There are some adjustments to my overall expectations. I had hoped that the best guy in the world would say, “Hey Samira, seeing how awesome you are, we have an awesome result for you. We will take Herbert and massacre him, but don’t worry we will save your face and your hearing. You will be tumor free and go on to live your life on the path you always imagined. Go on! Return to your previous life devoted to the plight of others. No more of this confusion about what it all means! We will fix it!” But, um, he didn’t say that. He did give me hope to keep my hearing on my right side for longer than any other doctor had, and without the risk of radiating my brain. How you ask? Well he wants to leave Herbert in there. At least partially. He wants to take out the really scary parts of Herbert, what I am assuming is his fat ass, and leave the rest. This involves leaving the part on my hearing nerves and also involves the potential for the continuing presence of my symptoms. BUT, I will get to hear and smile and maybe Herbert will realize that once he gets his ass removed he won’t want to grow it back. It’s like free lipo. Who wouldn’t want that? I can tell you right now, Herbert is a shallow son of a bitch. That being said, I was glad to FINALLY have a doctor talk to me about hearing preservation. Dr. Spetzler was the only one to say that, even the doctors here that advocate debulking (aka ass-ectomy – the removal of a tumor ass) had told me to give up on hearing. Which was generally a bummer. Dr. Spetzler was different. He knew more. He seemed to have such a solid grasp and his fellow spit out some very promising statistics. With that in mind, I am hopeful about surgery but am also staying realistic. I am tempering my expectations with outcomes across populations. I am treating this whole thing like a science project. One that I am seeking to win a blue ribbon with.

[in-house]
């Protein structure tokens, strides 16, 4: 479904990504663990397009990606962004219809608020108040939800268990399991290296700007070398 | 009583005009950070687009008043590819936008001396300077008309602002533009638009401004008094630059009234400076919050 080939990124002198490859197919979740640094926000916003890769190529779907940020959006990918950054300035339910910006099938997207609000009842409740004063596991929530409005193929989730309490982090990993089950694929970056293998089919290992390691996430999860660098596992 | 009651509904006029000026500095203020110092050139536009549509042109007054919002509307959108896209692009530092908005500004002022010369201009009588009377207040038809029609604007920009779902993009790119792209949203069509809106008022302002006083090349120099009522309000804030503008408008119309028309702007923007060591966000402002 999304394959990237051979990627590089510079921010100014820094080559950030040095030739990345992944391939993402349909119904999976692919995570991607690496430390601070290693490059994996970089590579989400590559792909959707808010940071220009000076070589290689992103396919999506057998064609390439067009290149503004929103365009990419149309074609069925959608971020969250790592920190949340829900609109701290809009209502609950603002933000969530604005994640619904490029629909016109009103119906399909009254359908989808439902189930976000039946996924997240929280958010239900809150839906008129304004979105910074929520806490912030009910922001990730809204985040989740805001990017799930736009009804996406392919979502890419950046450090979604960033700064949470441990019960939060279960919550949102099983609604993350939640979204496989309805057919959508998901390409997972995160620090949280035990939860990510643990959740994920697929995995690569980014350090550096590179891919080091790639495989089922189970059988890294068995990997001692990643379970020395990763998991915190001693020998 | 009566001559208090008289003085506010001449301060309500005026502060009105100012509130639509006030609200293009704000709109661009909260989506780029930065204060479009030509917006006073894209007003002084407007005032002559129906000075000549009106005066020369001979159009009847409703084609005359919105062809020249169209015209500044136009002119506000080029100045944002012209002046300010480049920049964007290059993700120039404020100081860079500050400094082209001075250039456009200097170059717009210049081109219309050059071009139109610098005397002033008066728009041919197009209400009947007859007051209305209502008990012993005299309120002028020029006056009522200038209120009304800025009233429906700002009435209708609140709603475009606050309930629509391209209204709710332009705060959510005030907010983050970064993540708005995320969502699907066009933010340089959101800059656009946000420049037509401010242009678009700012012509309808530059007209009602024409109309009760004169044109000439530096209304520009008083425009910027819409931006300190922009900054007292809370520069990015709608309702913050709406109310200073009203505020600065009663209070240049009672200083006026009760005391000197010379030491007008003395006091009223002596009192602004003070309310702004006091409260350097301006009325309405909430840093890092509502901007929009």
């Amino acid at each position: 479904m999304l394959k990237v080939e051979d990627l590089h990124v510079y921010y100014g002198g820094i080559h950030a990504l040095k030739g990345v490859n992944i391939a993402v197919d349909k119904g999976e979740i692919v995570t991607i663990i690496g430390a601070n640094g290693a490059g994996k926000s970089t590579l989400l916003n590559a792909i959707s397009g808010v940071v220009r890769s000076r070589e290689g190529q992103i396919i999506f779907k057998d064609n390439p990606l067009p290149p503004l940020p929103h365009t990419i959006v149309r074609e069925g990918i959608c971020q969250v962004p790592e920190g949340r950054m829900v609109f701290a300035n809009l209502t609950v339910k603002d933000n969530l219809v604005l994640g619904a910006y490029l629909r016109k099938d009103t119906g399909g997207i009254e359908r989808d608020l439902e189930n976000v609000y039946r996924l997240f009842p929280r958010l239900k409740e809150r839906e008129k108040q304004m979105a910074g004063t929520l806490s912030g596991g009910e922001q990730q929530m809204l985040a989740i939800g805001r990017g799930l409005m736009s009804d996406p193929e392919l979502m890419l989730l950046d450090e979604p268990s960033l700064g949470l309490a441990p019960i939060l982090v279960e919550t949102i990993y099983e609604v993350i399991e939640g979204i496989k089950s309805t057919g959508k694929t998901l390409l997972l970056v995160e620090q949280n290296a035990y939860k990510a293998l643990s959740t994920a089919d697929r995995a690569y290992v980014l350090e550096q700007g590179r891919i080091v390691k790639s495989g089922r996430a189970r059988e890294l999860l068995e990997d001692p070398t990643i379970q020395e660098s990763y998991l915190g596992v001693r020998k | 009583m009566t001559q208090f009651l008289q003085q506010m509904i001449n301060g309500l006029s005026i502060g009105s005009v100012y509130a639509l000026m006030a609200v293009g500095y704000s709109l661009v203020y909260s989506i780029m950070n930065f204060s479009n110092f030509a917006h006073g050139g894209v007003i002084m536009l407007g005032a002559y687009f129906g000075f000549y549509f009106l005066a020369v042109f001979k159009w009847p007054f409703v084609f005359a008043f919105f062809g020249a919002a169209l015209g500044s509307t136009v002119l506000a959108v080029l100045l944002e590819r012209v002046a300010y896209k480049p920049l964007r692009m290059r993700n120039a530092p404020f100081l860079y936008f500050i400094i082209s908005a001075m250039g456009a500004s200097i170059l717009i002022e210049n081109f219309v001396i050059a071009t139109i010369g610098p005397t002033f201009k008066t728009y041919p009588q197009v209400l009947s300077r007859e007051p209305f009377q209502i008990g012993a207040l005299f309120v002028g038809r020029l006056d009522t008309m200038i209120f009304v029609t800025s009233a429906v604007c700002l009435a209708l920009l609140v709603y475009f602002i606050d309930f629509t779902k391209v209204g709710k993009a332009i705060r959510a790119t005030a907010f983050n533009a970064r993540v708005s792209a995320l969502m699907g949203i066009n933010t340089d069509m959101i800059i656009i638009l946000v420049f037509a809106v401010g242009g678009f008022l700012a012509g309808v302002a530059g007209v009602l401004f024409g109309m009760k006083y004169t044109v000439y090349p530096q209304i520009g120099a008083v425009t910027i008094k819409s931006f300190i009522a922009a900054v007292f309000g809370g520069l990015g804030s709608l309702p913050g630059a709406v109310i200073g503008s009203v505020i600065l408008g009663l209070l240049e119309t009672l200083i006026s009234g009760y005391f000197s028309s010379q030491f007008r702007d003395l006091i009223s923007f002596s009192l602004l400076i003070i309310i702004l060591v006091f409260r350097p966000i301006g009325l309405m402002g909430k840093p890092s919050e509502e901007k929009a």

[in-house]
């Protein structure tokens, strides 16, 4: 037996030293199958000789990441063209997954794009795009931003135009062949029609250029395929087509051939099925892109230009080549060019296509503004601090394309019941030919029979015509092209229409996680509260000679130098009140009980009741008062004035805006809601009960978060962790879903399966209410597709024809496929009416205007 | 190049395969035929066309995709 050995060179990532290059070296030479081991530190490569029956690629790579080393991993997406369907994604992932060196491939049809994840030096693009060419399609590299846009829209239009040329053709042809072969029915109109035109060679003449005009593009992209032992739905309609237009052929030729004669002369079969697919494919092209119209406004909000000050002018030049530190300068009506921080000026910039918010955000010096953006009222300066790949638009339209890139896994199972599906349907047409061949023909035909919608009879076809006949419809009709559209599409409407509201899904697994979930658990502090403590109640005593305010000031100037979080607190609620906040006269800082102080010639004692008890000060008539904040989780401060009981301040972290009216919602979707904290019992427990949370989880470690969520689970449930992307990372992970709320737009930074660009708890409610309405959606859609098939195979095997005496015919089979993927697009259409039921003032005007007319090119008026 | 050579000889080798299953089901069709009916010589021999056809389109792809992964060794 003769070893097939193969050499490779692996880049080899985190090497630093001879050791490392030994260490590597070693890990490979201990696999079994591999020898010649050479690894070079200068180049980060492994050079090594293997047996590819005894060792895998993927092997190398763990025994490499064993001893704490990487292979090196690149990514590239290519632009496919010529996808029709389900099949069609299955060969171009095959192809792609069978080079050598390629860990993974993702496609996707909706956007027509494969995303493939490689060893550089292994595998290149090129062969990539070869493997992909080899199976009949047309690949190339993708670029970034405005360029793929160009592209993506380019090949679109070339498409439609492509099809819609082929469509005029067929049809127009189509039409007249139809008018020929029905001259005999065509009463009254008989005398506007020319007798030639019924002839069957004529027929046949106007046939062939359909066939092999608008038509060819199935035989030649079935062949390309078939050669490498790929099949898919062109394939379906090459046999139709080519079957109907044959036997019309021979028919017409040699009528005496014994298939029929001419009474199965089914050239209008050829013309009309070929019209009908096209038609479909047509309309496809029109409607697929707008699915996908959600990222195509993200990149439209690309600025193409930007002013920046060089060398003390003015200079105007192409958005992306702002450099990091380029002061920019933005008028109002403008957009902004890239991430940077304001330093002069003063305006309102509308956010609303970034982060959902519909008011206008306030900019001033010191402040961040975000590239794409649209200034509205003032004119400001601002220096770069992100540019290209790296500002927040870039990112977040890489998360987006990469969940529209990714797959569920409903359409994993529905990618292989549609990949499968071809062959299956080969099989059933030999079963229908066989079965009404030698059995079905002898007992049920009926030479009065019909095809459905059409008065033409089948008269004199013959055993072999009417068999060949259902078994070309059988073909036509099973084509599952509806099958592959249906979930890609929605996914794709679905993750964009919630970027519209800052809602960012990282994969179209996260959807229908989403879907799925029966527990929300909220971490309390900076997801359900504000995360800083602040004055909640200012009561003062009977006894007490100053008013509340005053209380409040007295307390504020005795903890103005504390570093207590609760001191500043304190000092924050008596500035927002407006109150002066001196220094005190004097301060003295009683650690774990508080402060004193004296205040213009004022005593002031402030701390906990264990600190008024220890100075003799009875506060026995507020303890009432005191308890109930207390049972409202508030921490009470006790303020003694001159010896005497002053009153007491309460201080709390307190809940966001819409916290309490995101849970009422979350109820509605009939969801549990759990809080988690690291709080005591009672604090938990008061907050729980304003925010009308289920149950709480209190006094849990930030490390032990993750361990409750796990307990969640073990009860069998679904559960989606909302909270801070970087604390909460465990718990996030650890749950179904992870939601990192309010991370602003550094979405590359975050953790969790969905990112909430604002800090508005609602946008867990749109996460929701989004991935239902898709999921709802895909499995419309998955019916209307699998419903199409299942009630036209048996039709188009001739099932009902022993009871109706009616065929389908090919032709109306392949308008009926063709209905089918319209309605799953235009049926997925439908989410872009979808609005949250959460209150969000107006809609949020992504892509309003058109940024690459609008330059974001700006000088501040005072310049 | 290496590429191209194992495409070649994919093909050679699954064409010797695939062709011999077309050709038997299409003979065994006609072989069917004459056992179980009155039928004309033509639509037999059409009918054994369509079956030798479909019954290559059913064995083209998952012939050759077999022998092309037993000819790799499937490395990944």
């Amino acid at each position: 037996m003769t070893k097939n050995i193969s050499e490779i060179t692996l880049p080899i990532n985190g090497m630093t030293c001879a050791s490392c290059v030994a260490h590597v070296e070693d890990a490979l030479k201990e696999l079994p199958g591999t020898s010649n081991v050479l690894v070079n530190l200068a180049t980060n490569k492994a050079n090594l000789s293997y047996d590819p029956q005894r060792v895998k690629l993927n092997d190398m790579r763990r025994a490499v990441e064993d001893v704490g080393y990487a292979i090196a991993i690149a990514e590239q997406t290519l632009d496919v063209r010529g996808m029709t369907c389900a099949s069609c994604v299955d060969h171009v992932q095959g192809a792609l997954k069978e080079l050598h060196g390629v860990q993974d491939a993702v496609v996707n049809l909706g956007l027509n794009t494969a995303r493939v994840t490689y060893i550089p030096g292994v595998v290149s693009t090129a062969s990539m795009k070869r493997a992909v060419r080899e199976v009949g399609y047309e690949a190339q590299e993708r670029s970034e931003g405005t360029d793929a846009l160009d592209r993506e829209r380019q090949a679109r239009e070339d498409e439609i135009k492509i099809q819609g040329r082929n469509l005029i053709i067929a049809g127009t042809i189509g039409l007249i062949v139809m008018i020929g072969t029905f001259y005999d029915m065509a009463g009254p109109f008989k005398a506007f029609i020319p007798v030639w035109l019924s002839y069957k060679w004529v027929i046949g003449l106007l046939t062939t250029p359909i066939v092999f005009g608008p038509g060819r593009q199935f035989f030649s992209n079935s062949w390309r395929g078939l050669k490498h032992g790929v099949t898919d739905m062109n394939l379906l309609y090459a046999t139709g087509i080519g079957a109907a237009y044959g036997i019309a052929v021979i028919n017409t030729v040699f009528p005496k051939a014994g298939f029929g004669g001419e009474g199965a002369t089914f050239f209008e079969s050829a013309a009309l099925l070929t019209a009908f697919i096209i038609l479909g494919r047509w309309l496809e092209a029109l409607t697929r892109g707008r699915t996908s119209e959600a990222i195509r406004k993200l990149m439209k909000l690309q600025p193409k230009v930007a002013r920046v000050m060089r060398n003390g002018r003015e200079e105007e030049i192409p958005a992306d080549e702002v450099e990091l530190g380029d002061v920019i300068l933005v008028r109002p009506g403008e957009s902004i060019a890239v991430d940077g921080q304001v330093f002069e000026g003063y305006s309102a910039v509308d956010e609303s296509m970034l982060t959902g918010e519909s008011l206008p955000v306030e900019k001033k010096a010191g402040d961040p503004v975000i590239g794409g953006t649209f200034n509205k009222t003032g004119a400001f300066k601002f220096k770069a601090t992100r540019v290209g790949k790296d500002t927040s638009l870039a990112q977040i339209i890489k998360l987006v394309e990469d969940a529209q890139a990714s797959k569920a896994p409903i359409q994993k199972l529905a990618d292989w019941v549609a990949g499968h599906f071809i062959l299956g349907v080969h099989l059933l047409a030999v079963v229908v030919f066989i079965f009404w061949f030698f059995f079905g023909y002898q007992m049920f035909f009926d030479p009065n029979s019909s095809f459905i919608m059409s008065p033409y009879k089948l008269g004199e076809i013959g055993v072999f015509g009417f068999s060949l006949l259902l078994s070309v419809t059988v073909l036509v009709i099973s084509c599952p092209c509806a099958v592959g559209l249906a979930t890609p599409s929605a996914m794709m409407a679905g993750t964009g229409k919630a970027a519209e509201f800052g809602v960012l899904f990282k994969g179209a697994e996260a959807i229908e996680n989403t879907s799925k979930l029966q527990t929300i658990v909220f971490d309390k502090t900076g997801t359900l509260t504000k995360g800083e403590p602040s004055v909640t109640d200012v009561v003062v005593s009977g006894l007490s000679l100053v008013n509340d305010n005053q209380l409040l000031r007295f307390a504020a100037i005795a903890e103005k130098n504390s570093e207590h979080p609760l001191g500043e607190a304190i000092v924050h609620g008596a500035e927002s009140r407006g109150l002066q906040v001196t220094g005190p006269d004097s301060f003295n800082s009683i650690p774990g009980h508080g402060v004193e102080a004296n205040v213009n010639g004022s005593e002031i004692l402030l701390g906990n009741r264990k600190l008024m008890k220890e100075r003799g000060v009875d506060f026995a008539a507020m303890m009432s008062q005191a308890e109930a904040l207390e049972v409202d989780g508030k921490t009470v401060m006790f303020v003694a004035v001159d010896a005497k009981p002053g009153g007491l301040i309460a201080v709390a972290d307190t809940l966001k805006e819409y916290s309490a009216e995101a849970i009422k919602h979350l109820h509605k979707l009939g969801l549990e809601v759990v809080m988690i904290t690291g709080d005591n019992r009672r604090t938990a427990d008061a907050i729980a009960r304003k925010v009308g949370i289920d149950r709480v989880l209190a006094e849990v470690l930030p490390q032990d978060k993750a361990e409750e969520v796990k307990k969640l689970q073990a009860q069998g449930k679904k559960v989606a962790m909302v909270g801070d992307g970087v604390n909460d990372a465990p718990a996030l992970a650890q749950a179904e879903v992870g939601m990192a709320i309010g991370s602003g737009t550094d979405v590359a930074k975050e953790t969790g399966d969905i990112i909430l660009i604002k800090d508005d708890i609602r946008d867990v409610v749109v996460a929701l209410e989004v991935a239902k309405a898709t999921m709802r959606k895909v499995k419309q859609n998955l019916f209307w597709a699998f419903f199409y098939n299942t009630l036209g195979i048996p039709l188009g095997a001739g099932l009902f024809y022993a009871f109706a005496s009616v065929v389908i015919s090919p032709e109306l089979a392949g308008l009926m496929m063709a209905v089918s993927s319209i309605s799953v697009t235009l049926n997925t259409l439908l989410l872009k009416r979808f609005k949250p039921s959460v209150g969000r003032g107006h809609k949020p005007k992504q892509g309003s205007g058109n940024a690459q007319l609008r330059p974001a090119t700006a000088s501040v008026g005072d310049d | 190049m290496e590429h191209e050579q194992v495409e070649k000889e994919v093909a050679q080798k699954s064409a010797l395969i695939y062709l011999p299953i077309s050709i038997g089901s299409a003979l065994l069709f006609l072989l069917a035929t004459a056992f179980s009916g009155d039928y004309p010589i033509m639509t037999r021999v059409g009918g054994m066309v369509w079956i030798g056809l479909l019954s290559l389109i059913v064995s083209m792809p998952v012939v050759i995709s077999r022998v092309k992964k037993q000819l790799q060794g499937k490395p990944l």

So life goes on as normal. I am almost fully nocturnal now, I am perpetually naseous, so Zofran is my new BFF. I am contemplating a tattoo (to the dismay and confusion of my parents) that is another attempt to regain control of MY life, MY body, and MY identity as a woman living with a diagnoses. Given that surgery won’t eradicate my tumor, I have to live with Herbert for longer than I had hoped in some form or another. I have to be patient with him, my little uninvited guest. So I work, I workout and I try to maintain a baseline level of normal. I’ve done an okay job at it too. I think…. I hope, anyway.
I am also contemplating taking this blog public. While I originally started it to inform my loved ones, through joining the Acoustic Neuroma Associations support group and talking with other patients I have learned so much about myself, my diagnoses and how to cope. So maybe I can pay it forward with my story, in all of its gritty detail. Just a thought.
Peace and Love